I have one favor to ask any woman who is reading this, whether you’re a lady of means and wouldn’t be caught dead shopping anywhere but Bergdorf Goodman, or watch your pennies and swear by Marshalls.
Next time HSN features MarlaWynne apparel, pour yourself a glass of wine (if it’s nighttime), settle into a comfortable chair and “meet” a woman with Bergdorf’s tastes and style, who designs clothes that sell at Marshalls prices, often for even less. I’ll be surprised if you don’t buy at least one piece from Marla’s collection. By the way, her great clothes are one thing; her magnetic personality is another.
Marla Ginsberg, 58, used to shop at the chichi stores all over the world, thinking nothing of buying a $300 pair of slacks here, a $1,000 sweater there, and goodness knows what in between. That’s when she was a successful international television executive and producer, living in Paris and flitting back and forth between CDG (Charles de Gaulle airport) and LAX. Her fortunes changed, however, when the writer’s strike hit in 2007-2008 and Marla lost her job. Back in LA with two teenage children to support, she wasn’t the type to wallow in self-pity. But what to do, she thought, accepting the fact that the likelihood of finding a post-strike job was “about as good as finding a natural blonde in Beverly Hills.”
a sewing machine”
Marla’s creative juices kicked in and she had one of those “ah-ha” moments. She’d buy a sewing machine, and she’d design clothes for the women being ignored by the big-name fashion designers, the women of her own generation, the boomers. She reasoned that if other women had as hard a time finding affordable fashion as she did, she could develop a viable business. “I wanted to cover all my icky bits, like my sagging underarms and pooching stomach,” Marla told me when we first met three years ago, “but all I could find were moo-moos and over-priced matronly styles that made me feel like a refugee from an artists colony.” So what if she didn’t know how to sew and or design clothes, she thought. She had developed a great appreciation of style, after living in France for 17 years. She knew she was creative. She’d figure it out.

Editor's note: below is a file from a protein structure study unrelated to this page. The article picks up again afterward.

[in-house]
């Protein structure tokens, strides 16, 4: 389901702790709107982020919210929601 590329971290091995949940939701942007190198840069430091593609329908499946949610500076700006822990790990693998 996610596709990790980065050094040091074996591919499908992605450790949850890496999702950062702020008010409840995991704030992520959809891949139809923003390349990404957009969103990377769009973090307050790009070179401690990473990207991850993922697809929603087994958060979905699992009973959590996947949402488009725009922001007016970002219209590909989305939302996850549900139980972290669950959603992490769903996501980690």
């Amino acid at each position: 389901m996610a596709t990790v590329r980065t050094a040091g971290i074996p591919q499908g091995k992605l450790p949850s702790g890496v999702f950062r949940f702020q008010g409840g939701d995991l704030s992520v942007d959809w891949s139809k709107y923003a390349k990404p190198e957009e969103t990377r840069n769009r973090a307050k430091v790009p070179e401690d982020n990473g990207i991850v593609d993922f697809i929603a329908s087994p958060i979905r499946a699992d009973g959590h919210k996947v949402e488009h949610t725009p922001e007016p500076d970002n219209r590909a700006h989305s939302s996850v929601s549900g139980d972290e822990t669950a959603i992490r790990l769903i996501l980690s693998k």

Figure it out she did. Marla learned to sew in the garage of her home in LA, she created a line of apparel, and she found a company that agreed to finance her project. Although her backers pulled out when the market took a turn south, Marla remained confident. Determined and driven as ever, she called her former Hollywood contacts at Creative Artists Agency. They liked what they saw and introduced Marla and her rack of hand-made clothes to Home Shopping Network (HSN), as well as to a Canadian company that was willing to fund her business, in exchange for full ownership.
Montreal to Manhattan
After relocating to Montreal with her kids, Marla became unhappy with the direction the company was taking the brand, so she negotiated to buy back the rights. This time, HSN stepped in to help, introducing Marla to Nation Design, which has been manufacturing MarlaWynne apparel for the last four three years. So Marla packed up once again, and moved to New York. Today, MarlaWynne is among HSN’s fastest-growing brands, and also is sold on QVC in the UK, The Shopping Channel in Canada, and HSE24 in Italy.